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  1. cardio's Avatar
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    #21  
    Quote Originally Posted by Sherv


    Read carefully from the bottom of page 6:

    "HOW MUCH DOES THE DEATH PENALTY COST?
    The major cost studies on the death penalty all indicate that it is much more
    expensive than a system where the most severe sentence is life in prison"
    I looked at that info, but if you take the same numbers in the article and then used the number of inmates sitting on death row instead of only the ones executed the numbers would be different. The numbers do not appear to include the cost of construction for additional facilites that will be required as we continue to sentence convicted murders to life in prison (if so I missed it). Both cost the taxpayers too much money. Reduce the appeals process some and save all some money. I know there have been up to 25 innocent people executed since 1900 but progress in DNA has accounted for identifiying those individuals and therefore will also assist in not repeating those errors.
  2. #22  
    Frankly the dicussion of relative cost of incarceration versus execution is a morally bankrupt argument either way.

    If a person committed a crime deserving of the death penalty the cost doesn't play a role in whether execution is the right thing to do or not.
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  3. #23  
    Quote Originally Posted by phurth
    Frankly the dicussion of relative cost of incarceration versus execution is a morally bankrupt argument either way.

    If a person committed a crime deserving of the death penalty the cost doesn't play a role in whether execution is the right thing to do or not.
    Very true.
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  4. cardio's Avatar
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    #24  
    Quote Originally Posted by RicoM
    Death penalty --> For...this is going against the mainstream Catholicism but I just can't see not giving justice to another family that had his mom/dad/child murdered. Forgiveness first, but justice always.

    Abortion --> Against (pretty straight forward)

    Assisted Suicide --> Against, but this is more delicate for me. I have great pity for someone who is suffering severly, but suicide is a BIG NO-NO in Catholicism. But this goes a bit deeper...I've wondered if specifying to not be kept on life-support ahead of time would be considered suicide (i.e. I get in an accident and become a vegetable, if I told my wife that I'd want to die, would that be considered suicide?). I think it would be...and therefore have not specified what I'd want to do...hoping that if this ever happened, that my wife would end my suffering. Is that a double-standard? Yes. It's something I struggle with, but a short-term answer is...I'm against it and for totally religous reasons. Forgoing a lifetime of pain is not worth spending eternity in hell (i.e. totally religious reasons).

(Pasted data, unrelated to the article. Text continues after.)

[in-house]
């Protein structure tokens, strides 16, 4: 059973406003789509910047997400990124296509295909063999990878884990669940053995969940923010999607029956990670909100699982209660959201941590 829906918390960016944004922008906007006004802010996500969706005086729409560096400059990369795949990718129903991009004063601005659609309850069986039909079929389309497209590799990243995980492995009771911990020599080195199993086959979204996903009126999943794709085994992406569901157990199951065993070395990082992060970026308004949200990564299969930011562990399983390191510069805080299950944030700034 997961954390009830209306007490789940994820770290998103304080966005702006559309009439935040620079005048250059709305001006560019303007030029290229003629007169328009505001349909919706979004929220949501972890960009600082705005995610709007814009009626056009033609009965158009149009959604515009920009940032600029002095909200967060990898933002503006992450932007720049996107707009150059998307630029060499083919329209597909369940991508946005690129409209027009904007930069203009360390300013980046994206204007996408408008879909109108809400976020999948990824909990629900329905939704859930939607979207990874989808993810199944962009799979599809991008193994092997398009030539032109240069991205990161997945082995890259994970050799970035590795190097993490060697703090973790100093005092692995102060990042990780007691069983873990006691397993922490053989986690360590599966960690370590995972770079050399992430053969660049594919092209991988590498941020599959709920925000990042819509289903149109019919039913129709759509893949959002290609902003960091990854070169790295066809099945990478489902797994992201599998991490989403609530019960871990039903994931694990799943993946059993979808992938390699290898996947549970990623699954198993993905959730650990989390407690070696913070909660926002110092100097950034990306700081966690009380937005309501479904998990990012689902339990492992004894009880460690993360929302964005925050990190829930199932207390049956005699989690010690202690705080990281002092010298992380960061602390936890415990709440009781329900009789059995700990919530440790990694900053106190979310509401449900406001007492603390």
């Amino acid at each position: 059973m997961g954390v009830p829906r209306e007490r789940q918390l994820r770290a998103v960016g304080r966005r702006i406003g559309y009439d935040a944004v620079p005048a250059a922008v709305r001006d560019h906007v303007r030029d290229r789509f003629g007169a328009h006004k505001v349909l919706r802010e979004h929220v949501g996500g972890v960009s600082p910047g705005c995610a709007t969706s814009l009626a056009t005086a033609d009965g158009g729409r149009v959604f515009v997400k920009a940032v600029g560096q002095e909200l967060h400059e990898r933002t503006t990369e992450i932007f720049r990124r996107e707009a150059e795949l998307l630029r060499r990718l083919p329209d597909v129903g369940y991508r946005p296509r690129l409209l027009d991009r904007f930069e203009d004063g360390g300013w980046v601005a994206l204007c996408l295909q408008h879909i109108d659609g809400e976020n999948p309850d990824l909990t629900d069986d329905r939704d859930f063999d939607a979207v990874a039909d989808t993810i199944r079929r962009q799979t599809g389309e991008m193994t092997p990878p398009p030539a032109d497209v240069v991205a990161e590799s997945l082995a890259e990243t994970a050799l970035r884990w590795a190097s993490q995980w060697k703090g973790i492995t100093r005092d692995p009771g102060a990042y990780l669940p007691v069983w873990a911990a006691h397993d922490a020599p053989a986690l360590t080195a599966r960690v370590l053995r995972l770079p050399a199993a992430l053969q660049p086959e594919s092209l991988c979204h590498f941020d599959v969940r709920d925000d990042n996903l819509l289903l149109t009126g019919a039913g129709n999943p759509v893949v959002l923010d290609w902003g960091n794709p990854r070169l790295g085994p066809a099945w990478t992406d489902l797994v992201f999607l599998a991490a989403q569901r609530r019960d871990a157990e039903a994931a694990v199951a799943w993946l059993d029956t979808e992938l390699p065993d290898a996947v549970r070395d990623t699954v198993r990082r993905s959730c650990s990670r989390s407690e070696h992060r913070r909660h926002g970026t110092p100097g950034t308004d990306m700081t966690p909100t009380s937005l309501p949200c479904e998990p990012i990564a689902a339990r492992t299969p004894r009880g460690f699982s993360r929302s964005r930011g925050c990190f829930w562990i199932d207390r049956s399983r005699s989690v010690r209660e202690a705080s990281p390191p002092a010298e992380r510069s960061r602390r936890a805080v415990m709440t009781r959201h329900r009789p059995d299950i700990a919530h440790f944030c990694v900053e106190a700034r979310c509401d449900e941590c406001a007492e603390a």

RicoM, I believe we all should have written documentation identifing our desires in the event of a tragedy that would require a loved one to make a decision regarding life support. It is not fair to your loved ones to put them in that situation. IMHO witholding life support is not suicide, the medical community can maintain a heartbeat with a pacemaker and can continue to breath for you with a ventilator, but that does not keep the brain functioning if it has shut down (vegetable state). If anything the medical community can play God by keeping you alive through artificial means after your natural body has ceased to function. I am not trying to lay a guilt trip on you, the decision to withhold life support or use all available measures to sustain life is something you need to sit down and discuss with your loved ones (priest, pastor or counselor if you see the need) and put in writing so the medical community knows your desires.
  5.    #25  
    OK, so here's where I stand on all this:

    1. My first thought to discuss regarding the death penalty was a notion that I came up with that the death penalty is only of significance in a deistic/theistic world view. Here's why. If there is no "after-life" then the death penalty is merely an early departure to oblivion. However, if there is an "afterlife" (particular the judeo/christian type), the death penalty sends you to judgment...do not pass go...do not collect $200.

    2. Further, I find it intriguing to determine any of these areas of death to be immoral or inhuman without a theistic/desitic world view. I'm not sure how you define what it means to be moral or what it means to be human without an overarching framework to provide such context.

    3. On all of these topics, it comes as no surprise to anyone that I have a decidedly biblically-biased view. With that in mind, here goes on the specific topics:

    4. Death Penalty - I believe we have a responsiblity to discourage evil in our society. Discouragement includes celebrating good as well as punishing evil. If we do not actively oppose evil, evil will continue. The dilemma of course is "how do we determine what is 'evil'?" Deliberation on that question takes me back to the supposition that the discussion does not make sense outside of a deistic/theistic world view.

    5. Assisted Suicide - Whenever you give someone carte blanche to end a life, no one is safe.

    6. Abortion - Either we value the human existence or we don't. If we do, it ought be from inception to unassisted expiration, except for in the cases where one uses his/her life to destroy others. In that case, the the value of human life on a whole is preserve, though the value of that particular person's life is not fully realized.
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